Journals Library

Why share data?

Making clinical trial data sets available to investigators beyond the original research team can improve patient care, advance medical knowledge and provide better value for money from health research.

Data generated through participation of patients and the public should be put to maximum use by the research community and, whenever possible, translated to deliver patient benefit. Data sharing benefits numerous research-related activities: reproducing analyses; testing secondary hypotheses; developing and evaluating novel statistical methods; teaching; aiding design of future trials; meta-analyses; and helping to prevent error, fraud and selective reporting.

Data sharing achieves many important goals for the scientific community, such as:

  • Reinforcing open scientific inquiry
  • Encouraging diversity of analysis and opinion
  • Promoting new research, testing of new or alternative hypotheses and methods of analysis
  • Supporting studies on data collection methods and measurement
  • Facilitating education of new researchers

Data sharing and the NIHR Journals Library

Your final report must include a statement about your data sharing and accessibility. The statement should provide a clear and positive indication of where and when the data will be shared. Possible responses might state that all available data:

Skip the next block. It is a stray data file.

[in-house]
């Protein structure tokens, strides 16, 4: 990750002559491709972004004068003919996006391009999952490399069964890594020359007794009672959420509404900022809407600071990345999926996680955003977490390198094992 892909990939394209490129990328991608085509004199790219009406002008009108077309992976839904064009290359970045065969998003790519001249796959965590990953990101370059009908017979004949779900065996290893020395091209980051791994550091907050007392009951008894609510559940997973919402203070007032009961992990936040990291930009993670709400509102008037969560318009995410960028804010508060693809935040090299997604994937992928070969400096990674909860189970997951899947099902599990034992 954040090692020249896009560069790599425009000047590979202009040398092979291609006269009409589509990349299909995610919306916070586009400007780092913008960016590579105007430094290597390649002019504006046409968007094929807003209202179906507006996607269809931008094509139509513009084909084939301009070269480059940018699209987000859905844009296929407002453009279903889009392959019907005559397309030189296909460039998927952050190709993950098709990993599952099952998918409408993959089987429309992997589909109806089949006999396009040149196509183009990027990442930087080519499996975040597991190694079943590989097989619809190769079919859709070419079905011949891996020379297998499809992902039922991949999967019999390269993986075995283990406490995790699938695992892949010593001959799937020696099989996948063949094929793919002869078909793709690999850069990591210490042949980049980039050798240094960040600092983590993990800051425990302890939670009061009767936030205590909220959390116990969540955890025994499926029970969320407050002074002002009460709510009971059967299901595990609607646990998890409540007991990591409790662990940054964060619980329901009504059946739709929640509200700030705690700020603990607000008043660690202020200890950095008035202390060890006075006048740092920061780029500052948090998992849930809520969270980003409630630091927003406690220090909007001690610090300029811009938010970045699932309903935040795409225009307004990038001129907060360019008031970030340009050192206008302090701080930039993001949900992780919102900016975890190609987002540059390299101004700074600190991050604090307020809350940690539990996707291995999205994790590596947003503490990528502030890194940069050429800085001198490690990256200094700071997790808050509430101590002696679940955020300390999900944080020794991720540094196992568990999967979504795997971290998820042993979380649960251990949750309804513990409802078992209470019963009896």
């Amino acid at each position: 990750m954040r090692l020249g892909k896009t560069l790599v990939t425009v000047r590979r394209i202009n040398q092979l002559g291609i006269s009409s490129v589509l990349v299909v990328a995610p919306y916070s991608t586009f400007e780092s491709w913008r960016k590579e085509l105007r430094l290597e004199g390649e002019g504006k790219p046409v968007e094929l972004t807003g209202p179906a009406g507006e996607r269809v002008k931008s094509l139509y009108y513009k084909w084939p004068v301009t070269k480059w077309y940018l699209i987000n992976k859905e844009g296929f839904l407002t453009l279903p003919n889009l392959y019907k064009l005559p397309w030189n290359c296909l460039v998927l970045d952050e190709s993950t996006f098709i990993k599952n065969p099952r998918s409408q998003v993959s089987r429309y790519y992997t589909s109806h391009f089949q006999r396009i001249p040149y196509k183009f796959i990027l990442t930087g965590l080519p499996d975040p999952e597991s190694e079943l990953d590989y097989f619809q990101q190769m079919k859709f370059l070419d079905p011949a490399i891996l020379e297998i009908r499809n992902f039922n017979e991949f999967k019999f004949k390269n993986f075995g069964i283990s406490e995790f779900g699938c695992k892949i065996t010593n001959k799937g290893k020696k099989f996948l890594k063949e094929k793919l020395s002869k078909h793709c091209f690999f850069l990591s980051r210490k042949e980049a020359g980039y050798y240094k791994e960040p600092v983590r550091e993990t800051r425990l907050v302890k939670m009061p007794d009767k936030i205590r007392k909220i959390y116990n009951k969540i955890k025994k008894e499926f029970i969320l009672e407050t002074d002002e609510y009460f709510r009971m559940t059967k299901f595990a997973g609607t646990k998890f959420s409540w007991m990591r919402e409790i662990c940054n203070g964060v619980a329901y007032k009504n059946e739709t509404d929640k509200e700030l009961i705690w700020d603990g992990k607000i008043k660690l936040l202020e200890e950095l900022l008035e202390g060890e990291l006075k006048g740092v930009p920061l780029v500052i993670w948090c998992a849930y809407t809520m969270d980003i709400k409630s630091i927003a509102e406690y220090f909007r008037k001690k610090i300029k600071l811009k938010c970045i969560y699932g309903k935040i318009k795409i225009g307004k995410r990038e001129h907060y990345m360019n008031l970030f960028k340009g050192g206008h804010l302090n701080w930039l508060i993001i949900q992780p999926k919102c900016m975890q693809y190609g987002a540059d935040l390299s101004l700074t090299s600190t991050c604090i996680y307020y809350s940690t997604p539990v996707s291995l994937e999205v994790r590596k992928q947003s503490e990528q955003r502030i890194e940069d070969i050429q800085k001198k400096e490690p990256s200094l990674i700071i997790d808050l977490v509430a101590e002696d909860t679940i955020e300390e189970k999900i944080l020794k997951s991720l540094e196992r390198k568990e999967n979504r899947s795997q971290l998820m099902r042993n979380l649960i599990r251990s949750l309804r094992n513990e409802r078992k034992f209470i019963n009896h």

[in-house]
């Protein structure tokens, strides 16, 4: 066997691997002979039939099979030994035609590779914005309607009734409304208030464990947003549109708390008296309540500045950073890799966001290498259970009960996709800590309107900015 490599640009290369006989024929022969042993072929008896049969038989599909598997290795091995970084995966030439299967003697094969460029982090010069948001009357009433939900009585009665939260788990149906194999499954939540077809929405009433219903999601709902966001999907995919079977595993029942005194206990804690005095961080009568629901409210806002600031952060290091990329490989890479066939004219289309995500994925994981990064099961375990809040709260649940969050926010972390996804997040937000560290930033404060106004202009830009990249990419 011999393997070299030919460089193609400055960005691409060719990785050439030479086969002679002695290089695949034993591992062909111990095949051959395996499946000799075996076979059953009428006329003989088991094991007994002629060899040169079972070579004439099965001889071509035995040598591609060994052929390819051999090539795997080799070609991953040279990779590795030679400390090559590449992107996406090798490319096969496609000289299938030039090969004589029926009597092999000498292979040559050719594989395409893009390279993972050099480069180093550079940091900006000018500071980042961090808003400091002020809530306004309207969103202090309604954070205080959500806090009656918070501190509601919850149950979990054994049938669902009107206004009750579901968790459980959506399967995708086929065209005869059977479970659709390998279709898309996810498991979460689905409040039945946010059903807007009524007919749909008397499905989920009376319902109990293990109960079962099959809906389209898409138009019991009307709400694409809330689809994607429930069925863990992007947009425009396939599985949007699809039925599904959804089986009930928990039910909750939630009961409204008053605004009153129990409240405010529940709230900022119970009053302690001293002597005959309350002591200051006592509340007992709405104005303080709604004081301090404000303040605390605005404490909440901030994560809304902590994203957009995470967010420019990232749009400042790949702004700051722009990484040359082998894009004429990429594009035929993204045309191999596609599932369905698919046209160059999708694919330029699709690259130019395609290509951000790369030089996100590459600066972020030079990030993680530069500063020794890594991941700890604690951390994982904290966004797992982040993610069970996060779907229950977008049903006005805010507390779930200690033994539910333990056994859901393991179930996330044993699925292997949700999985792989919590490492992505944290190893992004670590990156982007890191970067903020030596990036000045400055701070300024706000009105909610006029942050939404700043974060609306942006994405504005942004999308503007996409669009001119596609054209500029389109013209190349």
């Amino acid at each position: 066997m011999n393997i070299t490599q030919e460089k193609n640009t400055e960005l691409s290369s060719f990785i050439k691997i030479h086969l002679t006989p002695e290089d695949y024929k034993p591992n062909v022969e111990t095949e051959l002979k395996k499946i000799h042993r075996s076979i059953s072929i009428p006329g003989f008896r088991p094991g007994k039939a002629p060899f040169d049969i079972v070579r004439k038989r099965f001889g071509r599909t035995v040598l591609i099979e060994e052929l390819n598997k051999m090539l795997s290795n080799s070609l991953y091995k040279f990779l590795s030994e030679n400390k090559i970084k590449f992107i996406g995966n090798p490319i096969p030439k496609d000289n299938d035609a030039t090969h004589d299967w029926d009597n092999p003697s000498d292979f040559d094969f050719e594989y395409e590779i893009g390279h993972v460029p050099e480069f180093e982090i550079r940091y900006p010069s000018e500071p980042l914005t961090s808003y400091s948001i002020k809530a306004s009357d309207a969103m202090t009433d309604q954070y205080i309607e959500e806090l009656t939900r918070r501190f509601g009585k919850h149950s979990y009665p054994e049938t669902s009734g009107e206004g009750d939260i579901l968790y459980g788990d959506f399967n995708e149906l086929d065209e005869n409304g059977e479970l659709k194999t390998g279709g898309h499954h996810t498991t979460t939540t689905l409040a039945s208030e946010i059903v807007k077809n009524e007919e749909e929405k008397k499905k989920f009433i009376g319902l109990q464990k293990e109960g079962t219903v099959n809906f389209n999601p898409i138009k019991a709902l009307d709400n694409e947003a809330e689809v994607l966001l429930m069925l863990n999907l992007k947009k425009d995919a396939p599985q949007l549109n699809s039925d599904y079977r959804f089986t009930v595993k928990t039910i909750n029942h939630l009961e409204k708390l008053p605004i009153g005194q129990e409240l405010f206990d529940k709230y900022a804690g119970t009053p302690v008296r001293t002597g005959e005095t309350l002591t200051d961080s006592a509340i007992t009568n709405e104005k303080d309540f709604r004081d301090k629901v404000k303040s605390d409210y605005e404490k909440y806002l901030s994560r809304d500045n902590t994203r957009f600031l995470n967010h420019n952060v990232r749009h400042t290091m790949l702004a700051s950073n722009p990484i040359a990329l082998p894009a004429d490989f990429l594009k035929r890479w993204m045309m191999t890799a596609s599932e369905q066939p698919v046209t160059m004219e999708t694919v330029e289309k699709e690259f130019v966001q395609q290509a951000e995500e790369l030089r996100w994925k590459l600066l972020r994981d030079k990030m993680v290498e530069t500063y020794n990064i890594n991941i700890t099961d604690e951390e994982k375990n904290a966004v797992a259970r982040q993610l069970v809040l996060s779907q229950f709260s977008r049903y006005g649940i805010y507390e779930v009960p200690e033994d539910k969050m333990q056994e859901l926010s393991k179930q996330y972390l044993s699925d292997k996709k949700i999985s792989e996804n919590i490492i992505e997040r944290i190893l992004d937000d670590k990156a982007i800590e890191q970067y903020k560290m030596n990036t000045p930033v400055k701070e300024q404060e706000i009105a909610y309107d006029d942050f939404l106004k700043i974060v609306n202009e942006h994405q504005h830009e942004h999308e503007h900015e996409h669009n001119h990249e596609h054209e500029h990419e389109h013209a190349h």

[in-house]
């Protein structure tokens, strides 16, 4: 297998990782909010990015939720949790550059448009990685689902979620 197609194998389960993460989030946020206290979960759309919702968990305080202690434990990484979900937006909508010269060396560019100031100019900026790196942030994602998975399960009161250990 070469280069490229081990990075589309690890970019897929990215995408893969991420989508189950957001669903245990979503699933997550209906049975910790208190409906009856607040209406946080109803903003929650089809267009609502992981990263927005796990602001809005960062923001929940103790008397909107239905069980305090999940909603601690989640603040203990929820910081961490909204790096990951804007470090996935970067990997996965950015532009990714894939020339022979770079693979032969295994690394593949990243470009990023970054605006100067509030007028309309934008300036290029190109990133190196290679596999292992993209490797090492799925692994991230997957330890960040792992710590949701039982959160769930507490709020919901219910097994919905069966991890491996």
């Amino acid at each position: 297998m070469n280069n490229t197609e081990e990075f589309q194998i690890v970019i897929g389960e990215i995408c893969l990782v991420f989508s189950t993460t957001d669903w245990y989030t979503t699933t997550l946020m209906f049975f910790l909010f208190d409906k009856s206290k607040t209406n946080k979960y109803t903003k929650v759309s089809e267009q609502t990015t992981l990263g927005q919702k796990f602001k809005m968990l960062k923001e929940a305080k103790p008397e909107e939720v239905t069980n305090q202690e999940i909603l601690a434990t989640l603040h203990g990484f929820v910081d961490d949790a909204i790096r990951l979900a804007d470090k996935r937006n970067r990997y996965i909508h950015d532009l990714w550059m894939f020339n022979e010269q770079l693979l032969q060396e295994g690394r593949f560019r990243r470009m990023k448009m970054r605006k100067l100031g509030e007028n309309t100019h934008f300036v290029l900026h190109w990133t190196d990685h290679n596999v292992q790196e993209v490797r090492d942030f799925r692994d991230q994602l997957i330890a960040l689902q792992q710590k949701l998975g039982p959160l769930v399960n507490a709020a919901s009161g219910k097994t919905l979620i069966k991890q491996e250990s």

• Can be obtained from the corresponding author
  • Is included as an appendix to the report
  • Can be obtained from the corresponding author via the (name of) repository

The statement should be positioned within the acknowledgements section of your report.

For more information on NIHR's position on the sharing of research data please use the following link:

If you have deposited (or intend to deposit) data from your study into a data repository or archive, please supply the DOI or URL so that the link to the data archive can be displayed on the NIHR Journals Library website alongside your published report. Please see issue 17:10 of Health Technology Assessment “The CRASH-2 trial: a randomised controlled trial and economic evaluation of the effects of tranexamic acid on death, vascular occlusive events and transfusion requirement in bleeding trauma patients” as an example of this activity.